In Crime, Justice and Punishment in Colonial Hong Kong, authors May Holdsworth and Christopher Munn use the intersection of the city’s former main police station, magistracy and jail—now the photogenic and commercial Tai Kwun—to tell a unique history of the city under British rule.
Seventy-five years ago, Japan formally surrendered to the Allied powers in a ceremony aboard the USS Missouri in Tokyo Bay, thereby ending the Second World War. War brings out the best and worst aspects of human nature—it produces remarkable heroes and cruel villains.
What do you do with a gang of monks who have been condemned to death for immorality? If you are King Rama II of Siam (1809-24), you commute their sentences to hard labor, which consists of making them cut grass for your elephants every day. This is one example of the sometimes quirky humanity of the Chakri Dynasty, which, as royal houses go, is a relative newcomer, having been founded only in 1784.
The morning after Notre-Dame Cathedral caught fire last year, Diana Darke remarked on Twitter and then on her blog that much of what is considered iconically European about the cathedral—the twin towers, the gothic arches—is Middle Eastern in origin. This created something of a stir and in the provocatively-entitled Stealing from the Saracens, Darke sets out to prove it.
Our understanding of civil war is shot through with the spectre of quagmire, a situation that traps belligerents, compounding and entrenching war’s dangers. Despite the subject’s importance, its causes are obscure. A pervasive “folk” notion that quagmire is intrinsic to certain countries or wars has foreclosed inquiry, and scholarship has failed to identify quagmire as an object of study in its own right.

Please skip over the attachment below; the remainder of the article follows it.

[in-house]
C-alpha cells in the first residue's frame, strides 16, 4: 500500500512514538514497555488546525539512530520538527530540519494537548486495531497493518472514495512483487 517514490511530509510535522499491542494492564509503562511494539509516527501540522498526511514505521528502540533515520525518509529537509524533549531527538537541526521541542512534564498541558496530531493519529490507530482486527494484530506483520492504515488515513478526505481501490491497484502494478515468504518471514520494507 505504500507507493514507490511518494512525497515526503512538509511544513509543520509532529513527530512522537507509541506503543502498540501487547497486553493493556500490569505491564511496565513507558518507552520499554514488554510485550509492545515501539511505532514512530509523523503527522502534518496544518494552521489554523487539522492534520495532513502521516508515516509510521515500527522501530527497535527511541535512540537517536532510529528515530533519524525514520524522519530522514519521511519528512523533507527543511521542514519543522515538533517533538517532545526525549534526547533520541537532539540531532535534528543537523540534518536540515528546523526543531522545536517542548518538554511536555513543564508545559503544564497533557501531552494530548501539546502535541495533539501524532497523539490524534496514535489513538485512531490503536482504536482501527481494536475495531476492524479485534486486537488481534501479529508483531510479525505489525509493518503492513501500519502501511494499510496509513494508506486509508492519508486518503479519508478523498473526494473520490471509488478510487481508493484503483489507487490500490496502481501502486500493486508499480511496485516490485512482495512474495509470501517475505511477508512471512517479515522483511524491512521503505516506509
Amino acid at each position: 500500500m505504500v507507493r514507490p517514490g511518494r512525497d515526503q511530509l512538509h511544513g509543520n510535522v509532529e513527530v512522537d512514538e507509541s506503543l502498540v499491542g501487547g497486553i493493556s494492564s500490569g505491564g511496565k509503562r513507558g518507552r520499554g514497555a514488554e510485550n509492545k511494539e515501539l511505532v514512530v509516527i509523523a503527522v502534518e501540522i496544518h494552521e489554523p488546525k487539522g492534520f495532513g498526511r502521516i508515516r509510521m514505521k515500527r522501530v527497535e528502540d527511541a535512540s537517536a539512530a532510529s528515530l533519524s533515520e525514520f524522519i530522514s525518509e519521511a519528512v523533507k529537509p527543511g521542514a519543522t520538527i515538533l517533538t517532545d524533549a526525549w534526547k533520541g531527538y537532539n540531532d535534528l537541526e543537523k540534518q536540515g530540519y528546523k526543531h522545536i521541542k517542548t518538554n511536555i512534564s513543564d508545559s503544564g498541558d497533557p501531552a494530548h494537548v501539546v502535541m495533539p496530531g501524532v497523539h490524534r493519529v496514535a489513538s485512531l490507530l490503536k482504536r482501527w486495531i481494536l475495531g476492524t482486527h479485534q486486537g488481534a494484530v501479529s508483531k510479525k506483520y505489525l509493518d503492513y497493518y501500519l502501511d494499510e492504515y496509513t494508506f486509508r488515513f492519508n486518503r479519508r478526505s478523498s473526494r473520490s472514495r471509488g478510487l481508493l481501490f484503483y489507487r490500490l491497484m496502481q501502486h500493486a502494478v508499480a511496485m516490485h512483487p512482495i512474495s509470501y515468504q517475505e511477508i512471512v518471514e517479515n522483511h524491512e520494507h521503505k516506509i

“As soon as he took his first spear, he writhed in pain. Leaking urine and making a miserable spectacle, he took nine spears.” The gruesome and cruel execution of one Heizō Takamiya described here took place in Osaka in 1829; the unfortunate Heizō was accompanied by five other people, one a woman (Toyoda Mitsugi) and four others who were already dead and had been pickled in salt so that their remains could be symbolically crucified and methodically stabbed with spears as a form of humiliation.
Indian history has two “great” emperors: Ashoka of the ancient Mauryan dynasty and Akbar, one of the Mughals. Ira Mukhoty’s biography of the latter, Akbar: The Great Mughal, is a comprehensive yet simple account of the emperor’s life, one that will be of great help to readers wanting to understand more about the king while also familiarizing themselves with the how he has been represented in books, biographies, and popular culture since his time.